But not all those coaches are named Isiah Thomas. Being rejected second-hand by a legend had to pain these particular recruits a bit more. But it's not the legend's fault – especially given his limited amount of experience in this area.
Florida coach Billy Donovan, whom Thomas has known for several years, was among the coaches at Vitale's charity event, and one that Thomas spent a significant amount of time picking up pointers from.
Donovan has twice had to take over a program he wanted to elevate quickly, first at Marshall and then at Florida, and he can't blame Thomas for any of his actions so far.
''I think Isiah is a good person,'' Donovan said. ``If there was a situation where he didn't call somebody, or they didn't hear from him, a lot of that could be just from the way he has done things for so many years in the NBA.
``That was some of the things that he and I talked about, just differences that come into play in college. A lot of times, when you're making a decision or having to do different things, what you want to be able to do is touch base and keep in contact with the people that are most influential around the player.''
Keeping in touch is one of Donovan's specialties. He's known for being more hands-on in the recruiting process than most. It was his constant personal contact that landed him former Miami Pace standout Ray Shipman.
But Donovan understands Thomas isn't entirely familiar with the process just yet.
''A lot of times, because it's the college level and there are family and friends and high school coaches and AAU coaches all involved, sometimes there can be an expectation level that they want to be kept in the loop of what's going on,'' Donovan said.
``Sometimes when you first take over a job, you really don't know who those people are. You're walking into a situation at FIU, he doesn't know if the player is close with the grandmother, is he close to his AAU coach, his high school coach, is there a best friend, a mother, a father, a different family member. Sometimes those dynamics take a little bit of time to understand.''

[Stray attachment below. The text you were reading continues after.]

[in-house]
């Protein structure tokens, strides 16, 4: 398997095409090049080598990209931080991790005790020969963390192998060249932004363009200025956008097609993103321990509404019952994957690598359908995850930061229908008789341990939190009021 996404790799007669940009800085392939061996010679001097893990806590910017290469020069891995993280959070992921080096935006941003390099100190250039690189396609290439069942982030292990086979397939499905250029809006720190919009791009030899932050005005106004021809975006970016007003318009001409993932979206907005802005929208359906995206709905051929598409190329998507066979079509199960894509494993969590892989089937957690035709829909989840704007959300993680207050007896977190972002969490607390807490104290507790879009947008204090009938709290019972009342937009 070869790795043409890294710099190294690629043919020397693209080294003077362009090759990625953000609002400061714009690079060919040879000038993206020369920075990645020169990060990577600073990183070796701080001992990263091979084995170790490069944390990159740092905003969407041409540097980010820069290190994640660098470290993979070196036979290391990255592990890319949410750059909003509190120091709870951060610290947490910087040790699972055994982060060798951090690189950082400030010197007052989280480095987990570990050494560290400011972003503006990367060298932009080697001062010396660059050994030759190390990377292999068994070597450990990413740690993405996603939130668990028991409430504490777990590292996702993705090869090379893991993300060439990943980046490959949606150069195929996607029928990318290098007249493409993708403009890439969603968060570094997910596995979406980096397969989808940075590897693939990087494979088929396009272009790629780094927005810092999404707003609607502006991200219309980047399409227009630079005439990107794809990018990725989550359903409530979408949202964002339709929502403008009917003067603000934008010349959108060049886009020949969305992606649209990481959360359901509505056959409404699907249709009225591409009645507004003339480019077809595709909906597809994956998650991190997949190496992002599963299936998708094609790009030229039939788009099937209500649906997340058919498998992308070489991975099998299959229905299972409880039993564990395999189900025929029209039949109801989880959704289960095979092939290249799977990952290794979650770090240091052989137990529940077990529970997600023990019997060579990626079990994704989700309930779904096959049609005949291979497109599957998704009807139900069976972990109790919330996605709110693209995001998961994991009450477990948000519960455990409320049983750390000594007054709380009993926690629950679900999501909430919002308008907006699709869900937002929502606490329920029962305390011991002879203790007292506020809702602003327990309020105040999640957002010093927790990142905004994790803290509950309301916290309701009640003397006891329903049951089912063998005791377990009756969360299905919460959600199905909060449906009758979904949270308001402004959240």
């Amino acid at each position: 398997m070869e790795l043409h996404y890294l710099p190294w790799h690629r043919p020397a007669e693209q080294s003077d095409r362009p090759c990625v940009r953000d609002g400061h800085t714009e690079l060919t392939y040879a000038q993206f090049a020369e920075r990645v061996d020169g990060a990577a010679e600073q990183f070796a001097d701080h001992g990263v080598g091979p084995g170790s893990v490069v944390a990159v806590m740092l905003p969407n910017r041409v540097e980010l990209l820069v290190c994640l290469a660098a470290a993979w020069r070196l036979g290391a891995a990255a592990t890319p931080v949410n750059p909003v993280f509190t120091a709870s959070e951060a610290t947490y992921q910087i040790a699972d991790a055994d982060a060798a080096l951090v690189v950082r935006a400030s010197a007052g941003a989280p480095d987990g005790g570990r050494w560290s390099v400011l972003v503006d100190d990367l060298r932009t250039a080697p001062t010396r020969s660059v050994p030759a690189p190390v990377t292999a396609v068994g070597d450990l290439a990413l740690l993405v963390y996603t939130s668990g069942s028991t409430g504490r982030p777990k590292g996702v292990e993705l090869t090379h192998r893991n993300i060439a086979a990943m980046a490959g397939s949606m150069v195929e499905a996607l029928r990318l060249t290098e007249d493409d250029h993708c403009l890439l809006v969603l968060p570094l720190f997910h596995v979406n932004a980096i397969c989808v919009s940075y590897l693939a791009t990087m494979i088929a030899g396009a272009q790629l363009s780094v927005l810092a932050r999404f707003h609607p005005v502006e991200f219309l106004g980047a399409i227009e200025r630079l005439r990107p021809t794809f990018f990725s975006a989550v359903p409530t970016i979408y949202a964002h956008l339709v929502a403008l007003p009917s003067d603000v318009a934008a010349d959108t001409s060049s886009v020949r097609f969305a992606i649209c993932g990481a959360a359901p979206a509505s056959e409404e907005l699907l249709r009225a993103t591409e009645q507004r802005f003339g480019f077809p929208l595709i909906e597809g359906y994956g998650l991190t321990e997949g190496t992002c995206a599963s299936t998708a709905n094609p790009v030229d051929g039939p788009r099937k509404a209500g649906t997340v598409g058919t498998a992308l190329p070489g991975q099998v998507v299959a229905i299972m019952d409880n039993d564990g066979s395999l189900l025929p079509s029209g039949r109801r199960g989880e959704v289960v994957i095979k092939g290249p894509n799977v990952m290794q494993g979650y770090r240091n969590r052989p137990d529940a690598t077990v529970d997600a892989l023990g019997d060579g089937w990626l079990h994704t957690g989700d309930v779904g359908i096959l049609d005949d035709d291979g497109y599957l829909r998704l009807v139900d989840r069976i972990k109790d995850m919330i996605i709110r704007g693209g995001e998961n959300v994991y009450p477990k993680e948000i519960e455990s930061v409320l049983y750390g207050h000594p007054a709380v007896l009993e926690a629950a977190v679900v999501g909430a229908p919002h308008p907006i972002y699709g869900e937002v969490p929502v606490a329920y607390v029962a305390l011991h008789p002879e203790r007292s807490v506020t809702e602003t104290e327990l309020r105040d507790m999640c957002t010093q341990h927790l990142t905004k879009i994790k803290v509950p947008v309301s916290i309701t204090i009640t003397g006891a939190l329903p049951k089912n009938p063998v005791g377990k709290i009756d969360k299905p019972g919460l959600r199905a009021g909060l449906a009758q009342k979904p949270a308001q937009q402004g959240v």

SOAKING IN ADVICE
Thomas, though, has managed. He's apparently soaking in all the advice quite well, having landed five of the better junior college recruits in the country during this transition.
And he's not concerned with threats from Florida high school coaches claiming he won't be received well in certain schools.
''If that's the case, we wouldn't be attracting the type of kids we're attracting,'' Thomas said.
So Thomas continues to get his hands dirty, among the next steps being filling out his staff, figuring out how to make his team's schedule tougher ASAP and continuing to familiarize himself with the NCAA rules. It remains surreal to think that Thomas is the one responsible for FIU's basketball program. It's even more difficult to consider he's basically a student himself these days. And his challenges are only beginning.
''The first few years are going to be rough, humbling years,'' Thomas said. ``We're prepared for that.''
ERROR: A link was posted here (url) but it appears to be a broken link.Link to Article
Re: Basketball: FIU Isiah Thomas working to get ahead
Chicago could likely be a go to cubbard given all of the philanthropic efforts he has contributed to there…
Guess we shall wait and see…